CastleStorm II Preview
The wait for CastleStorm II has been long, and it may be longer still. Thankfully, the game appears to be worth all of that patience. After a little hands-on time with the demo, I’m confident that fans will eat this up once it finally comes out for real. If you’re not eagerly awaiting the release of CastleStorm II, that’s only because you don’t know about it yet. Even this minuscule slice of the game is enough to convince me of its fiendish powers of compulsion. What exactly are those powers? I’m so glad you asked!
If you like slowly expanding your kingdom, driving back the undead hordes, then this game will be for you. Also if you like commanding various soldiers to march ahead for glory and god and such. Ditto if you’re into side-scrolling action games. Heck, this game even hits just right if you’re cursed with a thirst for strategy titles, one that can never be slaked no matter the hours you invest. You start with a pompous ass named Sir Gavin, whose skills at least match his reckless bravado. From there you recruit a string of commanders who specialize in things like swords, and getting people to swing swords.
Can’t Talk, Got A Kingdom To Run
While the AI is fairly dense, you can directly control your commanders during battle. Sir Gavin isn’t nearly as free with the longbow as I’d like, you see. Better to be splitting skulls with arrows, rather than rushing in and catching steel with your flesh. Alternately, you can just man the ballistics tower, pushing high-speed javelins into the eyes of your opponents from two screens away. Outside of battle, you can dive head-first into the kingdom building bits. The demo only included farms, mills, quarries, and castles, but that was more than enough to fill the map. If you’re diligent, you can end up with gobs of resources coming in every turn. In fact, if you’re not busy as a bee, the encroaching enemy will end up cutting into your kingdom’s income.
Dialogue and detailed character models both work to keep you invested in the experience in different ways. Everyone looks and sounds quite distinct, ready with a witty or weird retort for any set of circumstances. I’m not in love with the writing so far, but it feels more or less perfect for this game. Something about the model design requires cheesy lines and familiar archetypes. If Sir Gavin and his sniveling cronies were too clever, it would be almost suspicious. Bring on the thickheaded machismo, the embarrassing cowardice, and the ridiculous exposition. What else could it be, honestly?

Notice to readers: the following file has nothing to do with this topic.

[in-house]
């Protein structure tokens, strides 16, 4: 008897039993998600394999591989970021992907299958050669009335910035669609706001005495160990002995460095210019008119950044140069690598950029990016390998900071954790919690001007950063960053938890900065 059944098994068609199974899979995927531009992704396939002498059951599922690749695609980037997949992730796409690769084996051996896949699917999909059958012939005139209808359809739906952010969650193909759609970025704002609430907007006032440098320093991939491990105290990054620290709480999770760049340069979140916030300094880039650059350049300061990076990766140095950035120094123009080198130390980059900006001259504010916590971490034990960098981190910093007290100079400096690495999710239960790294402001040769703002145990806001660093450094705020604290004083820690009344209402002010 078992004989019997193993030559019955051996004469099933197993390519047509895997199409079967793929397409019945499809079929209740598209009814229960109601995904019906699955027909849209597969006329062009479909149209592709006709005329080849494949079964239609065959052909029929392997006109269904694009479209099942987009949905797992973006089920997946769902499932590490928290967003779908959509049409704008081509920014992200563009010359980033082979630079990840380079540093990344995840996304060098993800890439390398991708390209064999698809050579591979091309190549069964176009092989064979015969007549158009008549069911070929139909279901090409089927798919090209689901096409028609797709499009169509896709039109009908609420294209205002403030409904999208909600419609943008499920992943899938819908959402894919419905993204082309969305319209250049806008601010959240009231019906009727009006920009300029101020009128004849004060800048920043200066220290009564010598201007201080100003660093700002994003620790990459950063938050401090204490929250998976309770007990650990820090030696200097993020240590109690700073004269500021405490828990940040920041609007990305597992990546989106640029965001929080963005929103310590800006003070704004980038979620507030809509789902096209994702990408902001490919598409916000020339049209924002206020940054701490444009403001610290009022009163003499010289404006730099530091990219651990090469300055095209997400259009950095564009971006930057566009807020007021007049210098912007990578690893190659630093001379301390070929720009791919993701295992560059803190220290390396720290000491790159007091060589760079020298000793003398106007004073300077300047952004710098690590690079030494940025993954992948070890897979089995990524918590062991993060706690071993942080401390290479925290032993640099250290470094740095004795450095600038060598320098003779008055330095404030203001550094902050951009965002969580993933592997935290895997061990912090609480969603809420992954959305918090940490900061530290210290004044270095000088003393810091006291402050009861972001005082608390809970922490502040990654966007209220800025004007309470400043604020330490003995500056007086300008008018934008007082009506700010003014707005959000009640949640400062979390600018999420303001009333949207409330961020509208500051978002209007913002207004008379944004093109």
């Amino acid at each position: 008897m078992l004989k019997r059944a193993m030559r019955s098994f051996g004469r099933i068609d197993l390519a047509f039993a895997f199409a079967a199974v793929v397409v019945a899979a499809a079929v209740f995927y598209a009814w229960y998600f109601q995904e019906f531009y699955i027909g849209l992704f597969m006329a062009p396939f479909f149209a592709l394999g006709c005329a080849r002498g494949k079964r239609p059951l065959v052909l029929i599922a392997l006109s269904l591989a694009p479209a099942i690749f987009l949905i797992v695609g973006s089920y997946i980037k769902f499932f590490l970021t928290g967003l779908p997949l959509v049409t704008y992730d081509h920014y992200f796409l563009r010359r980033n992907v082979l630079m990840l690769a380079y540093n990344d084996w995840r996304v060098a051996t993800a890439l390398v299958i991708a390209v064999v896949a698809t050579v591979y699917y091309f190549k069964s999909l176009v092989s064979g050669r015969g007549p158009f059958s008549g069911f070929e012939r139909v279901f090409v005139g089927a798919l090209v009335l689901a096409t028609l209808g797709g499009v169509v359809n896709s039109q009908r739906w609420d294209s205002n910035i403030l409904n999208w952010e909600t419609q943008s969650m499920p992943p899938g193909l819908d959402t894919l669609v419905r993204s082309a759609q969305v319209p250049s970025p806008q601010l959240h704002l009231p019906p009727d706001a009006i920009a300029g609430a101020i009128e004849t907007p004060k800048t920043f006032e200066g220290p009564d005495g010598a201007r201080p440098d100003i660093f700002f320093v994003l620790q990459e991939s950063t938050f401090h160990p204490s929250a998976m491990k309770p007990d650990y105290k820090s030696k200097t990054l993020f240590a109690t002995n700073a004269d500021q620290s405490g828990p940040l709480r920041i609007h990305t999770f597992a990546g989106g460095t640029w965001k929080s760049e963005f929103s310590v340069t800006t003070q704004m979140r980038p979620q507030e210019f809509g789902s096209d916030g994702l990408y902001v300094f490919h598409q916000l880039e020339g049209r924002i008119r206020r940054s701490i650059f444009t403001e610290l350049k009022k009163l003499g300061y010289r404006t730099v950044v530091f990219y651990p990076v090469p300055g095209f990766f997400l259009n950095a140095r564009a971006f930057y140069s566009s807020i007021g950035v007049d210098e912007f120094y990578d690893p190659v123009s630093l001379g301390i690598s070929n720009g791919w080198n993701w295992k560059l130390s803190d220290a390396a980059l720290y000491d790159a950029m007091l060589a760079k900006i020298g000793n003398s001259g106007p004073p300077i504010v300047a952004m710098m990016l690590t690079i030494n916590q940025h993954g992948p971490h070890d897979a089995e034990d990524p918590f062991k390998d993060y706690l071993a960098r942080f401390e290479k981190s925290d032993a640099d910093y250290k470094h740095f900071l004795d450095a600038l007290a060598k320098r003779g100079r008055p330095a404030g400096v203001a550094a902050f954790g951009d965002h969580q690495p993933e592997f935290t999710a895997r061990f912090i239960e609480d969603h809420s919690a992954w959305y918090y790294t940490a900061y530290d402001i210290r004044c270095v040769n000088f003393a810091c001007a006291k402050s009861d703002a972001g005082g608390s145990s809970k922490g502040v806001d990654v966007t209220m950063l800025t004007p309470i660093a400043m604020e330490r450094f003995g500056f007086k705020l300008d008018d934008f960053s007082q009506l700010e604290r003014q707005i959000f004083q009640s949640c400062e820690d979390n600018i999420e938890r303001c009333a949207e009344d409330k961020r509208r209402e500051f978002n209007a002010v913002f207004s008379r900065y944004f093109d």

Lame Lines Delivered With Love
The demo is comprised of a pretty tiny slice of gameplay and story, but it’s enough to get me proper curious about what comes next. What hellish villains await? How big will my armies get before the campaign is done? What other sheep-based weaponry will I uncover? I’m less curious about the nuts and bolts of the story, but I consider narrative to be secondary in games like this one. Give me expansive, complex systems to master, skill trees to fill out, and levels to gain. Let me craft a colossal army to smash down the gates in the manner of my choosing. Never mind how or why, you know? It’s possible the cheesy dialogue will wear on me before long. Perhaps the enemy AI never gets better? I hope it gets better. Even if your loyal minions stay total morons, they’re still quite willing to get pin-cushioned and picked apart. Beyond the nitpicks and nagging doubts, I’m certain that CastleStorm II will be a riotous good time when it finally comes out. Definitely keep your eyes on this one.
***A PC demo code was provided by the publisher***
Thank you for keeping it locked on COGconnected.